Haitians run on the street while tires burn during a protest in Port-au-Prince
Haitians run on the street while tires burn during a protest in Port-au-Prince November 28, 2010. The US state department has warned citizens against travel to Haiti. REUTERS

US citizens are urged to avoid any “unessential” travel to the Caribbean country Haiti because of the high crime rate and recent cholera outbreak, a travel advisory from the State Department warned.

The Department of State strongly urges U.S. citizens to avoid all travel to Haiti unless essential and only if travel is fully supported by organizations with solid infrastructure, evacuation options, and medical support systems in place, the government said in a statement.

The advice against travel is for the capital city Port-au-Prince and other provincial cities where crime incidences such as abductions and murders are on a rise, the statement said.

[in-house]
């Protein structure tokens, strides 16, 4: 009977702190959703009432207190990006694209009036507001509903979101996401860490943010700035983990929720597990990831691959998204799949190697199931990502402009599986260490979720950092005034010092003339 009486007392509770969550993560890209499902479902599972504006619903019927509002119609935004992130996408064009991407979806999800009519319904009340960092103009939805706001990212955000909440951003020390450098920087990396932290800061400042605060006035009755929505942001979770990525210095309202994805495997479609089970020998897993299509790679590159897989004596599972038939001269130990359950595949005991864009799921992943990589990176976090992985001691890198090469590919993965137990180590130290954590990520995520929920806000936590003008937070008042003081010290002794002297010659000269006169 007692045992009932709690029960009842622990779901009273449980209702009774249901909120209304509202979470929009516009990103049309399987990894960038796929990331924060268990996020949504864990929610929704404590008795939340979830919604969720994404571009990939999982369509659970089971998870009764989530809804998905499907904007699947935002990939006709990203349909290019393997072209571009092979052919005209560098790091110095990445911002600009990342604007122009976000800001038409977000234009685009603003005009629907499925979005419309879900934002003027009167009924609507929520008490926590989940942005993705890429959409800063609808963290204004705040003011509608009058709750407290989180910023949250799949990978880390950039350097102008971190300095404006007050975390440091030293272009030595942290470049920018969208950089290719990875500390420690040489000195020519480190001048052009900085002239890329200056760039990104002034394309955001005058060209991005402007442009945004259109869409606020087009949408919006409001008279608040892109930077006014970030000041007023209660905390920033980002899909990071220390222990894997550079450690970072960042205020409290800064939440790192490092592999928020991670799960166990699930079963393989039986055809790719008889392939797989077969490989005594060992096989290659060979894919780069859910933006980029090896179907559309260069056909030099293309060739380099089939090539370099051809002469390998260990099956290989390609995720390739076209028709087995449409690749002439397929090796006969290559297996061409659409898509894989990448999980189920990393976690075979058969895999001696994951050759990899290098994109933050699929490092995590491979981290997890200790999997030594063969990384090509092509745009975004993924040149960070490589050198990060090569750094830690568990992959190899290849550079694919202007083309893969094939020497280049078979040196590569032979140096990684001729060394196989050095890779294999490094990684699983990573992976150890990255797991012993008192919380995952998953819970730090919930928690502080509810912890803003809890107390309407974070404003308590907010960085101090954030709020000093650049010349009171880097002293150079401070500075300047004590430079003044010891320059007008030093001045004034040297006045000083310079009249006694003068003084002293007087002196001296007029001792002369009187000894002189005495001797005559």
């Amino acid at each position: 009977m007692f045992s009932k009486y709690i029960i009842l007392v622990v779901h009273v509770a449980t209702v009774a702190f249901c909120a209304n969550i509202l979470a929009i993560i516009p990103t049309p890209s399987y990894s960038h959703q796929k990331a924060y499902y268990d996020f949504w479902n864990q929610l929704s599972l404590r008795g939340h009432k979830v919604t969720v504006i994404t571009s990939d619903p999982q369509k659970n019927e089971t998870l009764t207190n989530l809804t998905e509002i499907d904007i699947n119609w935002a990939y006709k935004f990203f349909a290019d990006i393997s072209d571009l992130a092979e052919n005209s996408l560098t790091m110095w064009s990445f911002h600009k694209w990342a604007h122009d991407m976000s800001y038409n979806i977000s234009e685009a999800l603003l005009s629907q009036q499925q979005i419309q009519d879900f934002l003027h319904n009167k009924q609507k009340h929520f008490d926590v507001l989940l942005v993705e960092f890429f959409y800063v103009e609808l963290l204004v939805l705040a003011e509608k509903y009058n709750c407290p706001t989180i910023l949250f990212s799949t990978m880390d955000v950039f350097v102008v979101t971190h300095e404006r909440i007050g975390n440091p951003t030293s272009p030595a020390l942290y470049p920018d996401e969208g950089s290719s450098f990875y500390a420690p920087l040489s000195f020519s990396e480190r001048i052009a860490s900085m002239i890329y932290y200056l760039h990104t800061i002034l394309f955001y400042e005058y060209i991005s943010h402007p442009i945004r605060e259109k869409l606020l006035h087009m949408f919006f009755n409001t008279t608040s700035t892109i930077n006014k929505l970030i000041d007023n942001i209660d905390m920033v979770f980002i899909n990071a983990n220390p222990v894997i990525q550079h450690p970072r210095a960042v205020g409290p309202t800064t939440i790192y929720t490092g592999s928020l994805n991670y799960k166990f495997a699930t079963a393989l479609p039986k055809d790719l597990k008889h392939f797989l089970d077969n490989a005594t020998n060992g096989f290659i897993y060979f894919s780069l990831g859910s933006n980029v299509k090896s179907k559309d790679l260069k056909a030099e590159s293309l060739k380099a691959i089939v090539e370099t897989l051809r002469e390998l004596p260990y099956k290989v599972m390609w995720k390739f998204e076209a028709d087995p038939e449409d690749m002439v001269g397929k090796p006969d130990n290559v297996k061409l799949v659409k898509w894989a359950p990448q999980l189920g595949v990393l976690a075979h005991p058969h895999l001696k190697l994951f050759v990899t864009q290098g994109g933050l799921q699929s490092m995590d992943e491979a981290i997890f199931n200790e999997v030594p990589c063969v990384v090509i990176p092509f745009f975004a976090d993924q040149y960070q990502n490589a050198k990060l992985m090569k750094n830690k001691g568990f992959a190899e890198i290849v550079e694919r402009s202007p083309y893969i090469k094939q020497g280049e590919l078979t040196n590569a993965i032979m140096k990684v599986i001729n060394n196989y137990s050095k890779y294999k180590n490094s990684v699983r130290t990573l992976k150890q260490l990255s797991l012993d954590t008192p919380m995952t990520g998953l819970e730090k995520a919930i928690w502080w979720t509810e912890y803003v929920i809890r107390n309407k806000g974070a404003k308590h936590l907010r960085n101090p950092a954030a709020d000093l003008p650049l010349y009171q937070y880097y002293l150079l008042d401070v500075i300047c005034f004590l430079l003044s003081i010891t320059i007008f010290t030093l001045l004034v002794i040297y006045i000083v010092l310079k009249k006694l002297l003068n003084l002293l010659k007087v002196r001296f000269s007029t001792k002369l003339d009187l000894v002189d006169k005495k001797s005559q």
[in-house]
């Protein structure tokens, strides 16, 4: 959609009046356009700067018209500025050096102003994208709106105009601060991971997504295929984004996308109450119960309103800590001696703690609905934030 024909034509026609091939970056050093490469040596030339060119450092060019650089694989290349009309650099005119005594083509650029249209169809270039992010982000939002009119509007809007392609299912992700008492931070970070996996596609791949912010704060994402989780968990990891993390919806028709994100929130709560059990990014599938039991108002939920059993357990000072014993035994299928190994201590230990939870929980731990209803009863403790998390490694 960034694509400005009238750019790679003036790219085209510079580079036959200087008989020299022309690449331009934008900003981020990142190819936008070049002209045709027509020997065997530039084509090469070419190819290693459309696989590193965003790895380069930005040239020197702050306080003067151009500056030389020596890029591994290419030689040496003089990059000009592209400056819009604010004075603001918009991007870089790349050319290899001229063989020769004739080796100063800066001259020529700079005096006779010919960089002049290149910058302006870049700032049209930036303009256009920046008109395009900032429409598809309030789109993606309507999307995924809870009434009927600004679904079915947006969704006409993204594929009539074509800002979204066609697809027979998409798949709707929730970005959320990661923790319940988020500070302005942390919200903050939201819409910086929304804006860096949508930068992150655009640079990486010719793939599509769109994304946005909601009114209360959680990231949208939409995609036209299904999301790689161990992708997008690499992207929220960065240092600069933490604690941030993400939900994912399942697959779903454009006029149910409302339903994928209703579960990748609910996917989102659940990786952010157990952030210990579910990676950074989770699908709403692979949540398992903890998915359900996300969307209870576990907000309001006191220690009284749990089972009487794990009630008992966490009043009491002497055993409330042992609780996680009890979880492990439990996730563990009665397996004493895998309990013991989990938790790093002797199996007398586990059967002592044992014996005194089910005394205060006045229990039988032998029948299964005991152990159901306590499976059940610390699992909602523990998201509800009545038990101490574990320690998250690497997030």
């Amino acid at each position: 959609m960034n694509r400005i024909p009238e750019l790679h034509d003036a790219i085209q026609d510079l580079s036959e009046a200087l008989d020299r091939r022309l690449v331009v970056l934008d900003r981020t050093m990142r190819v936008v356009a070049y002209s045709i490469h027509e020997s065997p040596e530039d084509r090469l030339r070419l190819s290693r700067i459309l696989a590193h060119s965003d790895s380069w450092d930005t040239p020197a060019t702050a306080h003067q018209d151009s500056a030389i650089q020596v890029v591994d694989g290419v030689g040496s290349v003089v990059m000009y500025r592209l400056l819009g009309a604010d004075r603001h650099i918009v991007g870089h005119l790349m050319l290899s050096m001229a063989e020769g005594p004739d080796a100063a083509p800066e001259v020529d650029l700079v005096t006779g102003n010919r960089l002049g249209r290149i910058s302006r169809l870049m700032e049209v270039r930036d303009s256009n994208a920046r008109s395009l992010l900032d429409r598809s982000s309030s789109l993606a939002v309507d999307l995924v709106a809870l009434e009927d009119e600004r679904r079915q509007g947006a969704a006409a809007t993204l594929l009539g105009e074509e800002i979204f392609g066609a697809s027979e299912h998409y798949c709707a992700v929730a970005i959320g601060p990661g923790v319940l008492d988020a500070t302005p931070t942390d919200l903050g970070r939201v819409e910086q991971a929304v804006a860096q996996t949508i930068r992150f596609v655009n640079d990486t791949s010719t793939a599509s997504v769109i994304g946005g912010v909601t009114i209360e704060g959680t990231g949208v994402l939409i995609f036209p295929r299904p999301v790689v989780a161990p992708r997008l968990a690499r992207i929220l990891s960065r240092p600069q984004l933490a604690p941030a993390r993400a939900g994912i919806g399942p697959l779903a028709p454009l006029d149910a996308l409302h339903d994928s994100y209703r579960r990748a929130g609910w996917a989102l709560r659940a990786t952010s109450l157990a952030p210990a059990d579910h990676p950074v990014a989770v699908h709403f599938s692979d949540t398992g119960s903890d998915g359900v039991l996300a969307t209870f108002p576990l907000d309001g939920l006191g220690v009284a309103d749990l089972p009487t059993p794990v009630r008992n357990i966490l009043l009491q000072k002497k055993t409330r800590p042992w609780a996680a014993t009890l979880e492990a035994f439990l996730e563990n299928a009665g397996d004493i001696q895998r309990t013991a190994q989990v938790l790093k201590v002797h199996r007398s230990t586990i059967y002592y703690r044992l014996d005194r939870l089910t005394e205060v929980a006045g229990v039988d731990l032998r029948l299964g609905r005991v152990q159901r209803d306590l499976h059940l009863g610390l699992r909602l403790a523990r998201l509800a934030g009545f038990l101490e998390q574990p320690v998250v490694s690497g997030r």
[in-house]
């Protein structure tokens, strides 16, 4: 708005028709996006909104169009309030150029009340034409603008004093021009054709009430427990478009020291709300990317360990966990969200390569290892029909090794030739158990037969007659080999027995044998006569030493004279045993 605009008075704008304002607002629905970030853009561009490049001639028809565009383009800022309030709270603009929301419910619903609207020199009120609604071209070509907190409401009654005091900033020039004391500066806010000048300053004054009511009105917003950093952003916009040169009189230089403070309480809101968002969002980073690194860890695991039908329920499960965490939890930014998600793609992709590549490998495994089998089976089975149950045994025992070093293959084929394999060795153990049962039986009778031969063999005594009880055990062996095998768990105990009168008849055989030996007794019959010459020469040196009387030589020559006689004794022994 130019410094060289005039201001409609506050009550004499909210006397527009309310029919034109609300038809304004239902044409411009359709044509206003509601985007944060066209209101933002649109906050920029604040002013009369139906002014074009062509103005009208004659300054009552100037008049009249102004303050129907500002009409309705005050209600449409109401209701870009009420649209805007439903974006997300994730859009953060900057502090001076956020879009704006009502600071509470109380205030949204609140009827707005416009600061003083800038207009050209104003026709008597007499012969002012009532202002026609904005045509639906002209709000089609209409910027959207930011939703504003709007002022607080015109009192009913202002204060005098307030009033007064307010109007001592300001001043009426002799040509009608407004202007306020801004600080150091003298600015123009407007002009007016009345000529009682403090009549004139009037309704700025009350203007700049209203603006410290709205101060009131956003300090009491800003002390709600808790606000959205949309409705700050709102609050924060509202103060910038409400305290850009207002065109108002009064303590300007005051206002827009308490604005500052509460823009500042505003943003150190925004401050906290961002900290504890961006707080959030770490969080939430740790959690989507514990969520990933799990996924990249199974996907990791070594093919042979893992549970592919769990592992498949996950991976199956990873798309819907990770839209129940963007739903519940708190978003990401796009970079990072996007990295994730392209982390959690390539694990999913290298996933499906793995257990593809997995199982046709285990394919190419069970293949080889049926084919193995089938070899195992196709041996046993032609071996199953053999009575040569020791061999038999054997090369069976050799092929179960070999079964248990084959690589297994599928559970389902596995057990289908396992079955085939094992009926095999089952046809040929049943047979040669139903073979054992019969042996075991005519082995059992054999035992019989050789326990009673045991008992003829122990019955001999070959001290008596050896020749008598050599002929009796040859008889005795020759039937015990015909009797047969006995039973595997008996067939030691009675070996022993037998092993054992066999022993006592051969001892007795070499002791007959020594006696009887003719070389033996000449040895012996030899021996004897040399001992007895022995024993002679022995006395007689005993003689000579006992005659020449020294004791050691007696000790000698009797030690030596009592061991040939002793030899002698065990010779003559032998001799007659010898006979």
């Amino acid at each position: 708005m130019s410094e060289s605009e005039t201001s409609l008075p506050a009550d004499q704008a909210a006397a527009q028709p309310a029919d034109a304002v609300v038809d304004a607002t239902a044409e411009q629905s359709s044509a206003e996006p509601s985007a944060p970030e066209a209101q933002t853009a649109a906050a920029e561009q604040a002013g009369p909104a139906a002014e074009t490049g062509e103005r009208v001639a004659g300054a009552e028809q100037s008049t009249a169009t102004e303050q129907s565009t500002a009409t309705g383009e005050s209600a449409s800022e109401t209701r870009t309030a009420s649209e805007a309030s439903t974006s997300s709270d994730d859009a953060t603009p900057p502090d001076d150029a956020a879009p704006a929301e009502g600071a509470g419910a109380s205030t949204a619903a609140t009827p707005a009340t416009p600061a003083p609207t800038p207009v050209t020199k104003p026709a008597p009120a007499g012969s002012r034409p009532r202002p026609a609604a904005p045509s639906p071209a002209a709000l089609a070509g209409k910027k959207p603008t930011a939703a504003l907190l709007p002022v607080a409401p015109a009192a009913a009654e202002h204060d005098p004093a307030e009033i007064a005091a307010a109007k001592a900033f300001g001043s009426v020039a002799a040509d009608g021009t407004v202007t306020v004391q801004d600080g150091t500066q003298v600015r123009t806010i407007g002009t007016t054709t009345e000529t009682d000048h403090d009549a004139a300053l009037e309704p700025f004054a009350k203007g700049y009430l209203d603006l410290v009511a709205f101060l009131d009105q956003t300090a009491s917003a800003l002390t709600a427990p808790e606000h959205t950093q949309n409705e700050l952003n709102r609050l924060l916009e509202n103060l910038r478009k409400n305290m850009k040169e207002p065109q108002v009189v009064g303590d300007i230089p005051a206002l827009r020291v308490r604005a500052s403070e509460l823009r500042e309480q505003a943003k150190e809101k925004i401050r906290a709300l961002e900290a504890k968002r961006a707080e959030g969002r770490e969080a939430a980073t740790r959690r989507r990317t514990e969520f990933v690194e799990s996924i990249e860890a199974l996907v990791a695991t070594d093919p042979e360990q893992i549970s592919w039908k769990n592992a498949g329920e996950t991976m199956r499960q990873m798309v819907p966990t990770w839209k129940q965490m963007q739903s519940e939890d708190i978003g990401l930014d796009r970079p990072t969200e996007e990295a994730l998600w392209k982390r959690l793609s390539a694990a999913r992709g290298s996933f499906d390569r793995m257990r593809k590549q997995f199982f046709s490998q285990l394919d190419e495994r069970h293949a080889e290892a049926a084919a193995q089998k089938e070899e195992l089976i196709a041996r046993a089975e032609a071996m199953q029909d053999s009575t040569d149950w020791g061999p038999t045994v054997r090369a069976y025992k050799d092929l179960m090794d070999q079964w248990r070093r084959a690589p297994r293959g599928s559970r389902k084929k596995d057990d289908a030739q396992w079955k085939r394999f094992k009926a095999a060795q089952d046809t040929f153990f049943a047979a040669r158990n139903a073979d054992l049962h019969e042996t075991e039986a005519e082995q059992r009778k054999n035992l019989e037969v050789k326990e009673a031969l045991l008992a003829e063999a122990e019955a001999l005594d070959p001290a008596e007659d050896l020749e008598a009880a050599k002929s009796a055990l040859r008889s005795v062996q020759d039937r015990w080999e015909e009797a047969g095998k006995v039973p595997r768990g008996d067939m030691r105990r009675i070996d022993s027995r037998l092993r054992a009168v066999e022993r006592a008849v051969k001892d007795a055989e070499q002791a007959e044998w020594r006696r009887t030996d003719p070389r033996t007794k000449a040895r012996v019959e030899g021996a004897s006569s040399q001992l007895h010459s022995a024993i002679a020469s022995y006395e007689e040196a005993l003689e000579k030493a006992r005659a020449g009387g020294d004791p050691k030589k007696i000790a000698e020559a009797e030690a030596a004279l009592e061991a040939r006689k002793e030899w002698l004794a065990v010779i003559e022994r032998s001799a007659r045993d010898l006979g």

“In a number of cases in the past year, travelers arriving in Port-au-Prince on flights from the United States were attacked and robbed shortly after departing the airport, the advisory said, adding that some kidnapping victims have been physically abused, sexually assaulted, and even killed.

According to the state department, lack of adequate medical facilities and limited police protection further makes visiting Haiti full of risks.

Once Haiti's significant sector, tourism has come to suffer tragically in the poorest country of the western hemisphere. The devastating 2010 earthquake served severe damages to the country’s infrastructure while a more recent cholera outbreak weakened social security. A year on, Haiti is still reeling under the effects of the earthquake, and the recent political instability has added to the unrest in the country.